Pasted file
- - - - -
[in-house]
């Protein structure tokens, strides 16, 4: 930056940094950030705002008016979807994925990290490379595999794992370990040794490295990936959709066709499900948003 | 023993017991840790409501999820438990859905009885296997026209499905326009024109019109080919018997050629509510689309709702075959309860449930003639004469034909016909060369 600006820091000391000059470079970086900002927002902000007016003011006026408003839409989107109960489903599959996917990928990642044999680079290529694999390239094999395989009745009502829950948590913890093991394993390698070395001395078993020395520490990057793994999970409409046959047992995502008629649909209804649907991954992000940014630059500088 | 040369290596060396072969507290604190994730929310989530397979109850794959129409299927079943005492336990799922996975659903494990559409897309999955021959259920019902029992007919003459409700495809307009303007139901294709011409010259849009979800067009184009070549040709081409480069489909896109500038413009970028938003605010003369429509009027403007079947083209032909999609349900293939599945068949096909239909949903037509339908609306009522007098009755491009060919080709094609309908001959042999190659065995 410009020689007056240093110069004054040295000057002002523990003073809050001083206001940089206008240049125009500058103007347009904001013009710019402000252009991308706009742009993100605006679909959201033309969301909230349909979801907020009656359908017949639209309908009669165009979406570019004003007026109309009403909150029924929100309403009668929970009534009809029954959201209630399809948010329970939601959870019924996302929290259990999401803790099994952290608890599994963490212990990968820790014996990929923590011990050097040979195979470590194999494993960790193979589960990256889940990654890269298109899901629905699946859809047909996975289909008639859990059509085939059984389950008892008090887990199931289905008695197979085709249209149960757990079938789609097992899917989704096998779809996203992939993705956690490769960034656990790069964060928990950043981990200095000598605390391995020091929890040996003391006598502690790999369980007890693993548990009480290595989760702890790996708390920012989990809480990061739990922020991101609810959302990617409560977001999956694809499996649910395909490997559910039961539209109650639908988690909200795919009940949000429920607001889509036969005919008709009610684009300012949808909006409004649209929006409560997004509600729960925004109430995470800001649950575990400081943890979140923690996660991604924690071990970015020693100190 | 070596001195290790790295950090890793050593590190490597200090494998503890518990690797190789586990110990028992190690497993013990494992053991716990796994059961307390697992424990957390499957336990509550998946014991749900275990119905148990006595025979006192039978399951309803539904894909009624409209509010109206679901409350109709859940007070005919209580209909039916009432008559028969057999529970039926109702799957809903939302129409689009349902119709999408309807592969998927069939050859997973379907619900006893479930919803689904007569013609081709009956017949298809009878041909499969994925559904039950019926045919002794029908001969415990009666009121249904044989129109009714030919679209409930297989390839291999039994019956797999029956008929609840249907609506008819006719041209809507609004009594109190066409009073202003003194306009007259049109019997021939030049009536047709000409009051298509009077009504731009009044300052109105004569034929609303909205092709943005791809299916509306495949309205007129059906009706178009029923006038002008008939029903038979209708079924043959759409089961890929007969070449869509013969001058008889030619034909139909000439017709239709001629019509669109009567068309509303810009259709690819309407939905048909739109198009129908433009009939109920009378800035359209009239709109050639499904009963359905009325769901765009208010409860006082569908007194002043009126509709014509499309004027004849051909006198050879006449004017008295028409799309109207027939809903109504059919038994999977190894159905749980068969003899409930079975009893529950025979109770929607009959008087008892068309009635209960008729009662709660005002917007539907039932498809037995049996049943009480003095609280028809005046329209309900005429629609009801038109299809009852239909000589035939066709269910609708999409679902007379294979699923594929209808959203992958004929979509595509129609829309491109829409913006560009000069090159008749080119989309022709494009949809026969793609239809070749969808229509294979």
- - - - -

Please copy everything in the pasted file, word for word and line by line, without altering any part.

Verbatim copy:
[in-house]
């Protein structure tokens, strides 16, 4: 930056940094950030705002008016979807994925990290490379595999794992370990040794490295990936959709066709499900948003 | 023993017991840790409501999820438990859905009885296997026209499905326009024109019109080919018997050629509510689309709702075959309860449930003639004469034909016909060369 600006820091000391000059470079970086900002927002902000007016003011006026408003839409989107109960489903599959996917990928990642044999680079290529694999390239094999395989009745009502829950948590913890093991394993390698070395001395078993020395520490990057793994999970409409046959047992995502008629649909209804649907991954992000940014630059500088 | 040369290596060396072969507290604190994730929310989530397979109850794959129409299927079943005492336990799922996975659903494990559409897309999955021959259920019902029992007919003459409700495809307009303007139901294709011409010259849009979800067009184009070549040709081409480069489909896109500038413009970028938003605010003369429509009027403007079947083209032909999609349900293939599945068949096909239909949903037509339908609306009522007098009755491009060919080709094609309908001959042999190659065995 410009020689007056240093110069004054040295000057002002523990003073809050001083206001940089206008240049125009500058103007347009904001013009710019402000252009991308706009742009993100605006679909959201033309969301909230349909979801907020009656359908017949639209309908009669165009979406570019004003007026109309009403909150029924929100309403009668929970009534009809029954959201209630399809948010329970939601959870019924996302929290259990999401803790099994952290608890599994963490212990990968820790014996990929923590011990050097040979195979470590194999494993960790193979589960990256889940990654890269298109899901629905699946859809047909996975289909008639859990059509085939059984389950008892008090887990199931289905008695197979085709249209149960757990079938789609097992899917989704096998779809996203992939993705956690490769960034656990790069964060928990950043981990200095000598605390391995020091929890040996003391006598502690790999369980007890693993548990009480290595989760702890790996708390920012989990809480990061739990922020991101609810959302990617409560977001999956694809499996649910395909490997559910039961539209109650639908988690909200795919009940949000429920607001889509036969005919008709009610684009300012949808909006409004649209929006409560997004509600729960925004109430995470800001649950575990400081943890979140923690996660991604924690071990970015020693100190 | 070596001195290790790295950090890793050593590190490597200090494998503890518990690797190789586990110990028992190690497993013990494992053991716990796994059961307390697992424990957390499957336990509550998946014991749900275990119905148990006595025979006192039978399951309803539904894909009624409209509010109206679901409350109709859940007070005919209580209909039916009432008559028969057999529970039926109702799957809903939302129409689009349902119709999408309807592969998927069939050859997973379907619900006893479930919803689904007569013609081709009956017949298809009878041909499969994925559904039950019926045919002794029908001969415990009666009121249904044989129109009714030919679209409930297989390839291999039994019956797999029956008929609840249907609506008819006719041209809507609004009594109190066409009073202003003194306009007259049109019997021939030049009536047709000409009051298509009077009504731009009044300052109105004569034929609303909205092709943005791809299916509306495949309205007129059906009706178009029923006038002008008939029903038979209708079924043959759409089961890929007969070449869509013969001058008889030619034909139909000439017709239709001629019509669109009567068309509303810009259709690819309407939905048909739109198009129908433009009939109920009378800035359209009239709109050639499904009963359905009325769901765009208010409860006082569908007194002043009126509709014509499309004027004849051909006198050879006449004017008295028409799309109207027939809903109504059919038994999977190894159905749980068969003899409930079975009893529950025979109770929607009959008087008892068309009635209960008729009662709660005002917007539907039932498809037995049996049943009480003095609280028809005046329209309900005429629609009801038109299809009852239909000589035939066709269910609708999409679902007379294979699923594929209808959203992958004929979509595509129609829309491109829409913006560009000069090159008749080119989309022709494009949809026969793609239809070749969808229509294979």